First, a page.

On the other hand, the Taliban have mainly used the small arms and light weapons that flooded Afghanistan over decades of conflict - such as Soviet-designed AK-47 assault rifles - while also procuring them from regional black markets. In addition to sniper rifles and machine guns, the group has also deployed rocket-propelled grenades, mortars and other small rockets.

Suicide bombers and improvised explosive devices (IEDs) have been among the deadliest weapons the Taliban have used against Afghan and foreign forces. The Taliban have also captured and used Western-made weapons and equipment supplied to the Afghan military, including night-vision devices, assault rifles and vehicles.

Afghan forces have had their confidence tested for years, suffering high casualties, corruption, desertions, and now the departure of foreign troops. Poor planning and leadership have also been blamed for low morale.

The Taliban have displayed greater cohesion due to a religious zeal as well as the promise of material gains as contributing factors.

UN urges warring parties to protect civilians

The UN Assistance Mission in Afghanistan (UNAMA) had denounced that the Taliban ground offensive and Afghan forces' air raids are causing the most harm.

Since the start of the withdrawal of international forces from Afghanistan in May, the Taliban has intensified their attacks, making significant territorial gains, especially in rural areas of Afghanistan.

Thousands of people have been displaced, while the Afghan security forces lost their morale due to intense propaganda by the Taliban. Some security forces' members put their weapons on the ground, took off their uniforms, and left their units and fled.

The Taliban already control large portions of the countryside. Taliban fighters overran three provincial capitals, including the strategic city of Kunduz and Sar-e Pol in the north of the country on August 8, as the group stepped up its northern offensive and threatened more urban centers. and, after conquering Lashkar Gah, are now challenging government forces in other provincial capitals including Herat, near the western border with Iran, and Kandahar in the south.

Incidents of gross human rights violation by the Taliban and their foreign terrorist associates in almost half of the country are reported and UNAMA is seriously concerned about the safety and security of people . This is why UNAMA is urging warring parties to protect civilians in cities under Taliban attacks.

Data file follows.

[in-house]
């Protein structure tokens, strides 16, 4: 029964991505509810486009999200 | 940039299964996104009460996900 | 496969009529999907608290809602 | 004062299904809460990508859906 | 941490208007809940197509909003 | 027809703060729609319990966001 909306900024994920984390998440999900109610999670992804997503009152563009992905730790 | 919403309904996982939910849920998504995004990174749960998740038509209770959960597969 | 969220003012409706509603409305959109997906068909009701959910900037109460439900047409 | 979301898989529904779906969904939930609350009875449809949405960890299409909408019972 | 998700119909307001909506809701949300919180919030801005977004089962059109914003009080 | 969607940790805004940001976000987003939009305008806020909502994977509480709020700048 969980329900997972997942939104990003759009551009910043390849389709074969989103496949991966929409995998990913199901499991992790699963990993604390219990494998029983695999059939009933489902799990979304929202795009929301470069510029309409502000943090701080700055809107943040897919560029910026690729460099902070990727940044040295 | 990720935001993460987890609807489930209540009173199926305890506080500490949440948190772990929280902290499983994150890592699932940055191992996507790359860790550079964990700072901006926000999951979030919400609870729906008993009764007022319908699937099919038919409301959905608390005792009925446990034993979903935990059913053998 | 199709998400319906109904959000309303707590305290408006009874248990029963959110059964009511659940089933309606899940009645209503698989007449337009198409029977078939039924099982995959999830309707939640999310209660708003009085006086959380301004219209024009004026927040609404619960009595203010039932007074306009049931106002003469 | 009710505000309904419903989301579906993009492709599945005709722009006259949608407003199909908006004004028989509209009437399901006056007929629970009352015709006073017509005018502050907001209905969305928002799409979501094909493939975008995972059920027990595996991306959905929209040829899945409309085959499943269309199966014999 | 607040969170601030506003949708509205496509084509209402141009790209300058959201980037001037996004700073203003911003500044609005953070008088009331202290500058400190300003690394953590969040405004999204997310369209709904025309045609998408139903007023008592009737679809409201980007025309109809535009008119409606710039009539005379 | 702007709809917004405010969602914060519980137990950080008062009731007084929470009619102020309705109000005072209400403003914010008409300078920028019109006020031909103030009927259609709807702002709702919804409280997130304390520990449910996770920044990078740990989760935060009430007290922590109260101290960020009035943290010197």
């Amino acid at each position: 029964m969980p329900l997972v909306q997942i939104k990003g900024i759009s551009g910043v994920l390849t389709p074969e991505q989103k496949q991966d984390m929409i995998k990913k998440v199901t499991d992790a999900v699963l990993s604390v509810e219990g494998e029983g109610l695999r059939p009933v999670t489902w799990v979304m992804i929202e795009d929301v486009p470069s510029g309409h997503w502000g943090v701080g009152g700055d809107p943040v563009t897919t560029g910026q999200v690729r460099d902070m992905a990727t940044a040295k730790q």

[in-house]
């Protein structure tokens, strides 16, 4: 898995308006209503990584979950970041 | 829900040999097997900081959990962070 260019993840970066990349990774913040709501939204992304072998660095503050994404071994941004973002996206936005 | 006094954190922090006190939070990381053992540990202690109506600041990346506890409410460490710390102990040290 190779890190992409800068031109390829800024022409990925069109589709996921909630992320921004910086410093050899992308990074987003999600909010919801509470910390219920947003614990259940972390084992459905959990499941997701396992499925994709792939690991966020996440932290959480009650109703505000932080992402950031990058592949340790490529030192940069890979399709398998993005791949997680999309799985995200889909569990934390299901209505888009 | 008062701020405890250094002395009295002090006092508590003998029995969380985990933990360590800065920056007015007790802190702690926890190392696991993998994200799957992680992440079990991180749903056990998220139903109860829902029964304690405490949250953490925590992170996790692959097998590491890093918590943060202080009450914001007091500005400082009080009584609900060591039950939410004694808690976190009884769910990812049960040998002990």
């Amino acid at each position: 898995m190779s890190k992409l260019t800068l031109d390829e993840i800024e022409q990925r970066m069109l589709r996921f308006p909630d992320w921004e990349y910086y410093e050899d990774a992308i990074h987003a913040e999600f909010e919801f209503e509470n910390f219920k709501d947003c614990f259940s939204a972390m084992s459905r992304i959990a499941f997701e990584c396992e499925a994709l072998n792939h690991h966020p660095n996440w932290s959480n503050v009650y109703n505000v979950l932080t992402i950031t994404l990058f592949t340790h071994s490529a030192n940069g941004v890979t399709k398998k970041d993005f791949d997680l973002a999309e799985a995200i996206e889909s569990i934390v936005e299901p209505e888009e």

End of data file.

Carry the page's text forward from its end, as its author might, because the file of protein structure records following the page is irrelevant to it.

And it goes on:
UN Security Council's involvement

The UN Security Council (UNSC) and the regional and international community should prevent Afghanistan from descending into a situation of catastrophe.

Russia’s UN Ambassador Vassily Nebenzia told the UNSC that the deteriorating situation in Afghanistan was of increasing concern and “with the withdrawal of foreign forces, the outlook looks grim”. “It is clear that there is no military solution to the Afghan situation, but in the current situation - given the absence of progress on the negotiation track - the prospects of Afghanistan slipping into full scale and protracted civil war, unfortunately, is a stark reality,” he said.

Britain’s UN Ambassador Barbara Woodward said the UNSC “should leave the Taliban in no doubt that there will be consequences for them if they continue to pursue this military offensive” and pledged that Britain would not recognise a Taliban government that comes to power by force.

As a matter of fact, the UNSC has the ability to impose targeted sanctions on Taliban individuals or entities who constitute a threat to the peace, stability and security of Afghanistan.

Deputy Chinese UN Ambassador Dai Bing said foreign forces withdrawing from Afghanistan should be “more transparent with regional countries and avoid leaving behind all the problems and wash their hands of them.” “The US recently expressed its intention to assist Afghanistan in maintaining stability. We hope that the US can earnestly fulfill its commitment and step up efforts,” Dai Bing told the UNSC.

Meanwhile, Afghanistan’s UN Ambassador Ghulam Isaczai urged the UNSC to act to “prevent a catastrophic situation”.

No military solution to conflict in Afghanistan

The Taliban have lost the ability to justify more conflict: in the past, the claim was that foreign invaders needed to be expelled. Now, the US and NATO are definitively handing over the political reins of the country to domestic forces.

There’s lithium, natural gas, cobalt, gold currently sitting in the ground, untouched. Development could mean jobs for people in Afghanistan, as well as revenue for everyone involved. Given that the most pressing issue within the country is hunger, a steady stream of money would definitely ease the conflict.

Furthermore, international projects such as the TAPI pipeline, which will carry natural gas from Turkmenistan through Afghanistan, Pakistan and India, will strengthen regional peace through cooperation and result in billions of dollars of royalties for Afghans and neighbouring countries.

The war in Afghanistan has no legitimacy and a political solution is the only way forward. There is no military solution. Ultimately for Afghanistan to have peace and stability there needs to be a negotiated political settlement that has broad support in Afghanistan and broad support in the region and beyond.

The best-case scenario is a negotiated agreement to end the violence: that’s what the people of Afghanistan want. US Secretary of State Antony Blinken spoke with Afghan President Ashraf Ghani emphasizing the need to accelerate peace negotiations and achieve a political settlement that is inclusive, respects the rights of all Afghans, including women and minorities, allows the Afghan people to have a say in choosing their leaders, and prevents Afghan soil from being used to threaten the United States and its allies and partners.

The international community and most people in Afghanistan agree that war is not the answer. Peace is inevitable and will be advantageous to most. The enlightened self-interest of various stakeholders could lead to a sustainable peace for a people who deserve so much more and absolutely no less.